Using the environment as a weapon can be easy if you’re mindful of it. For example, if you’re going to push someone, push them into a wall or through a window. If you’re going to slam someone, you can always slam them into a table and/or chairs just as soon as you can the floor, though the floor works, too. Pushing someone down a flight of stairs is also a good example of using the environment as a weapon, though a a high chance for fatality or serious injury usually follows this choice. (Just like pushing someone through a window.)

Quick trip down memory lane: After a few years at a private junior high school, I transferred back to public school in the eighth grade. A fellow student decided to test meddle in drama class, of all places, on the stage in the auditorium. It happened to be set up for a play and there was a large “bar counter” made of wood paneling placed upon the stage.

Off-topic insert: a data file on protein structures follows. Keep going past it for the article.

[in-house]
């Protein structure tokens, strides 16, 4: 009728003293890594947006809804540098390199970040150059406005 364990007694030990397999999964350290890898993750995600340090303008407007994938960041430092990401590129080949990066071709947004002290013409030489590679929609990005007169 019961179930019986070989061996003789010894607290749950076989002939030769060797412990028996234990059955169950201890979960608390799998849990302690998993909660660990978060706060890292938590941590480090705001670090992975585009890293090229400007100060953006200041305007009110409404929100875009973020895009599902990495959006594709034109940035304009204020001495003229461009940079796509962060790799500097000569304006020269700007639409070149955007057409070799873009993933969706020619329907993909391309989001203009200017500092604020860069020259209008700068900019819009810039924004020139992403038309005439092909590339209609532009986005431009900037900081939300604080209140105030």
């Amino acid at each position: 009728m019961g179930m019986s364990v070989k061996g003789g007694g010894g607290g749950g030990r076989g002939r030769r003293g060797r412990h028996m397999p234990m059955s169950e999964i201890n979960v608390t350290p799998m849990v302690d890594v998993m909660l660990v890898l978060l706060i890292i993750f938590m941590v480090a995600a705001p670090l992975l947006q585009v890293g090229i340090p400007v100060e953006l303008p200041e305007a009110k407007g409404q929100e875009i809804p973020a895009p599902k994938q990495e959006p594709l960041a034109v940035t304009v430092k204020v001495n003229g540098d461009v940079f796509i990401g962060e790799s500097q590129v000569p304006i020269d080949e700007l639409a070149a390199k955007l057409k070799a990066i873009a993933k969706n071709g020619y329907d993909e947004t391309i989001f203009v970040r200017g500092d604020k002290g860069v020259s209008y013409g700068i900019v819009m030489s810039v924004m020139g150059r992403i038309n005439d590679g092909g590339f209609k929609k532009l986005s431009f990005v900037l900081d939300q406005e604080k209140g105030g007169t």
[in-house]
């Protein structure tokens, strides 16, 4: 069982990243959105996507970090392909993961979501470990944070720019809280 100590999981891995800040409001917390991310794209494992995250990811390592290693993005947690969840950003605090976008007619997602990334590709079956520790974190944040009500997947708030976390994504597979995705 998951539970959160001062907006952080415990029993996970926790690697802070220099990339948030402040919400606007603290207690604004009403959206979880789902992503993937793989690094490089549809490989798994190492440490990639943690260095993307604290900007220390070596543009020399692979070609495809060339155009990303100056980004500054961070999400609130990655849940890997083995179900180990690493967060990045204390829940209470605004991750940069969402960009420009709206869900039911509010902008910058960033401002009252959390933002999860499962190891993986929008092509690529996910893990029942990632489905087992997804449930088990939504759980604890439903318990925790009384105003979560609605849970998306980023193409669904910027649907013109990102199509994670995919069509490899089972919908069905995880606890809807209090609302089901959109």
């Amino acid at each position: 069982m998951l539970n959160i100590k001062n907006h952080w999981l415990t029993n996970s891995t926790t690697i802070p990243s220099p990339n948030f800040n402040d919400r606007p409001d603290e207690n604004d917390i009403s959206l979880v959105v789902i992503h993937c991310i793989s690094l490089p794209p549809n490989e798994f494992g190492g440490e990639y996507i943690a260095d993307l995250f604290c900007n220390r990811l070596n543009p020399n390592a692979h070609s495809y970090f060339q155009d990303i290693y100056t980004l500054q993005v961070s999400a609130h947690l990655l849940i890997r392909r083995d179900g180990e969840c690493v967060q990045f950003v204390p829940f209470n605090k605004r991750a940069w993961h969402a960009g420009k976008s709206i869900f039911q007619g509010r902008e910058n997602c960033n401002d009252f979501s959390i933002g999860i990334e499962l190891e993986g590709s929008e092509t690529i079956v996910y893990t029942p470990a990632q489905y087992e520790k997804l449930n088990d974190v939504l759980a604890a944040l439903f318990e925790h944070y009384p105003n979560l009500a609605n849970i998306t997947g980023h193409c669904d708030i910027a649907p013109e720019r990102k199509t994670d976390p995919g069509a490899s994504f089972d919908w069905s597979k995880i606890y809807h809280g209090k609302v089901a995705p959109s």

Long story short, the student climbed the steps to the stage and confronted me before swinging a wide, looping right that caught me in the ear, making my head ring. Much like the long-haired wildman in the above video, I somehow grabbed the young man’s wrist, spun him around, and sent him crashing through the wood paneling, which broke like glass and raked the back of his neck, causing bleeding lacerations. He also hit his head on the hard, two-by-four frames, giving him a slight concussion. As I was running in to pull him out and finish him off, my fellow students restrained me, thus ending the fight.